Advertising

Volume 46 | Issue 12 | December 5, 2011

11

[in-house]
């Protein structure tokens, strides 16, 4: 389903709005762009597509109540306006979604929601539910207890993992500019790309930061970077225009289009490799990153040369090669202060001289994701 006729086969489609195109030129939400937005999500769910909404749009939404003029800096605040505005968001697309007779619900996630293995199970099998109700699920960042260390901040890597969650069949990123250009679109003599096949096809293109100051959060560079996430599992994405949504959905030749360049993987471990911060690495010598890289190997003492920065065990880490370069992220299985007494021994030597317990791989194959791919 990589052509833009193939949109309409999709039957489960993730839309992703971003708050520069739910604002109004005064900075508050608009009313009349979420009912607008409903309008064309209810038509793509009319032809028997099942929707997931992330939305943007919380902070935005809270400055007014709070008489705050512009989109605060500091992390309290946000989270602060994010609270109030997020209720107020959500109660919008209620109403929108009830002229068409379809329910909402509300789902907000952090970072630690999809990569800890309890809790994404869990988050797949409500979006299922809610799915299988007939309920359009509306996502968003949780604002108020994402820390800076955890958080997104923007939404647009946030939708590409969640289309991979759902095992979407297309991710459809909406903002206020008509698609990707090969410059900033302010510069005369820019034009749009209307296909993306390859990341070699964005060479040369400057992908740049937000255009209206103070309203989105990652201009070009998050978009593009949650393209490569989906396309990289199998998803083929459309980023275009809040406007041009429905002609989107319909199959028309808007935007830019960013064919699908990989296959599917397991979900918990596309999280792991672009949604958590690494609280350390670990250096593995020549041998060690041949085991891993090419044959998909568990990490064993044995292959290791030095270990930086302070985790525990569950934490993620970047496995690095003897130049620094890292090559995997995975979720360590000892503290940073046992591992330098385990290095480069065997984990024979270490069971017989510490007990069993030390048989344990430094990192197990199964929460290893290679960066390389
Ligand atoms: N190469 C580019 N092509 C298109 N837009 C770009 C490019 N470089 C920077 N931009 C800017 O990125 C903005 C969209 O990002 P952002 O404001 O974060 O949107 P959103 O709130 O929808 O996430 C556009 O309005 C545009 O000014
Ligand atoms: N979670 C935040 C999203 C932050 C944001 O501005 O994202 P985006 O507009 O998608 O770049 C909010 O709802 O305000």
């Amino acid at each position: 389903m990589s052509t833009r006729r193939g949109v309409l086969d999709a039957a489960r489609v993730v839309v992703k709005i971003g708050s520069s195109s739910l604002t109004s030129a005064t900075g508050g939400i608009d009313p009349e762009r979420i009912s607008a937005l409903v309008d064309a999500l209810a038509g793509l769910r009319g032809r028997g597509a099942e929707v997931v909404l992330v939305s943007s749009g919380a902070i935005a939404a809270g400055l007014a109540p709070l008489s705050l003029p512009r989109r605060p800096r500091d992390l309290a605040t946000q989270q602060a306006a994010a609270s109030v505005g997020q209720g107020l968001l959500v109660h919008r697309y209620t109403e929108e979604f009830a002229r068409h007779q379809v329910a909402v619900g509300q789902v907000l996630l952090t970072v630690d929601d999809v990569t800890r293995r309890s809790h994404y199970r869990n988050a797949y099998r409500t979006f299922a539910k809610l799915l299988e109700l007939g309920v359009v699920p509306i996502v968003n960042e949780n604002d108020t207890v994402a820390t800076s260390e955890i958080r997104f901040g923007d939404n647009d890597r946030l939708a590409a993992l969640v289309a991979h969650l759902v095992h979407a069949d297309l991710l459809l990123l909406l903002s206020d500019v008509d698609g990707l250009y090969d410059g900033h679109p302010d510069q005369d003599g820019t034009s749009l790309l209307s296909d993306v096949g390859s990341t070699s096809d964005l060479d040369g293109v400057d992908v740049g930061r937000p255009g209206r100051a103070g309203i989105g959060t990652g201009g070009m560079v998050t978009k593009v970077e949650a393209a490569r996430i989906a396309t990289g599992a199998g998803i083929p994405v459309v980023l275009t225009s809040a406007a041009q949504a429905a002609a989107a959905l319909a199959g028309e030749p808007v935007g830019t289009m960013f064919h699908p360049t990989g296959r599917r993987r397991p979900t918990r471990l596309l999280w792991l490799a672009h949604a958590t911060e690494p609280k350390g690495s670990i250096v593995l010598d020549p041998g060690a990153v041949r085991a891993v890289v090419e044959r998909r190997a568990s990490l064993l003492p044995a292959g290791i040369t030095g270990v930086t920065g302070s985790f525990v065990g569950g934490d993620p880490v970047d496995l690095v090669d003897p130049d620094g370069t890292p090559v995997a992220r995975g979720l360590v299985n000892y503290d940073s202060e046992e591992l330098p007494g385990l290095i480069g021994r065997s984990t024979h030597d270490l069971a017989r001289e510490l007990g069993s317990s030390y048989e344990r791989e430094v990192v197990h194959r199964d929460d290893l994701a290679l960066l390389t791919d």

Listings PETERBOROUGH AUTHOR KATE STORY LAUNCHES SECOND NOVEL: A reading by the author of new novel, “Wrecked Upon this Shore”. Tuesday December 6 at 9p.m. Pig’s Ear Tavern, 144 Brock Street. FREE Admission. Fuck Yeah Cabaret!: The Centre for Gender and Social Justice is hosting a sexy cabaret on December 7 from 8-11pm at Sadleir House Great Hall. Admission is PWYC and 19+. There will be a variety of performances that will be body and sex positive! If you are interested in performing please contact bambiburlesque@gmail.com. Symons Seminar Series: The 3rd Symons Seminar Series is to be held in Bagnani Hall on Wednesday December 7 from 7-9pm. There are going to be two speakers: one from the History, presenting on Spousal Rape in Eighteenth-Century England, and the other from Environmental and Life Sciences presenting on applying risk effects to hunting as a management tool. Our event is open to Trent students as well as Peterborough community. There will be yummy food and drinks, too! Reading Group: Wednesday, December 7 at 5pm and Friday, December 9 at 4pm. Deleuze and Guattari, Becoming-Woman event. What do Deleuze and Guattari mean by becoming, and further, how might we think about becomingwoman? How can a group of individuals create an event around this imperative in Deleuze and Guattari’s work? Hausu, 240 Murray Street. Info: troybordun@trentu.ca. Theatre performance at PCVS: The PCVS grade 12 drama class presents: Stringy Beef, a collection of four one-act plays, all student-directed, ranging from the hilarious, to the absurd, to the very creepy, performed in an intimate makeshift theatre. Occurs December 15 and 16 at 7pm. Cost is $5 at the door or pay what you can. Hope to see you all there! CABS (Campus Association for Baha’i Studies): Next week, on Monday, Tuesday, and Wednesday, we are running the “Can You Solve This” campaign on campus in front of the library during lunch time. This campaign started a few months ago in Germany and has been spreading around the world where it is being hosted at various universities. The purpose of the “Can You Solve This” campaign is to spread awareness of the increasing persecution of Baha’is and of other religious and ethnic minorities in Iran. Students are given the opportunity to have their voices heard by sending a letter to one of four high level officials either here in Canada, at the Iranian Embassy, at UNESCO, or at the UN. can-you-solve-this.org/ca. The Blue Tomato Art shop: Invites you to a Miniature Show at their new location at 140 1/2 Hunter St., 2nd floor (between FAB & Miranda’s Photo Studio, just east of their old location). The Miniature show will run from December 9 - January 9 with opening reception to be held December 9 from 7-10pm. The regular hours of the gallery, which features several local artists’ work, are Monday Friday 10:30 - 5:00 and Saturday 12 – 5. Focus Fair Indie Craft Show: Come out and find a bunch of local, handmade treasures for everyone on your shopping list. Support local artists. This starts Saturday, December 10 from 11-5 and Sunday, December 11 from 11-4 at the Spill Cafe, 414 George St. N. Come out and enjoy Holiday Cheer! The Weather Station, Nick Ferrio and His Feelings: Thurs. Dec 15, Gordon Best Theatre (216 Hunter St. W, above the Only Cafe). All ages, $10, 9pm. Students - St John Ambulance is Canada’s leader in first aid training - We offer courses every weekend and many weekdays and weeknights. Renew your CPR in 1 evening most courses include a student discount. St John Ambulance is a local United Way agency which proceeds from courses going back into the community providing a first aid program to thousands of Peterborough elementary school children each year, first aid at community events and more. If you need to renew your first aid certificate or take a course for the first time contact St John Ambulance 705 745-0331 sjapeterborough@bellnet. ca sja.ca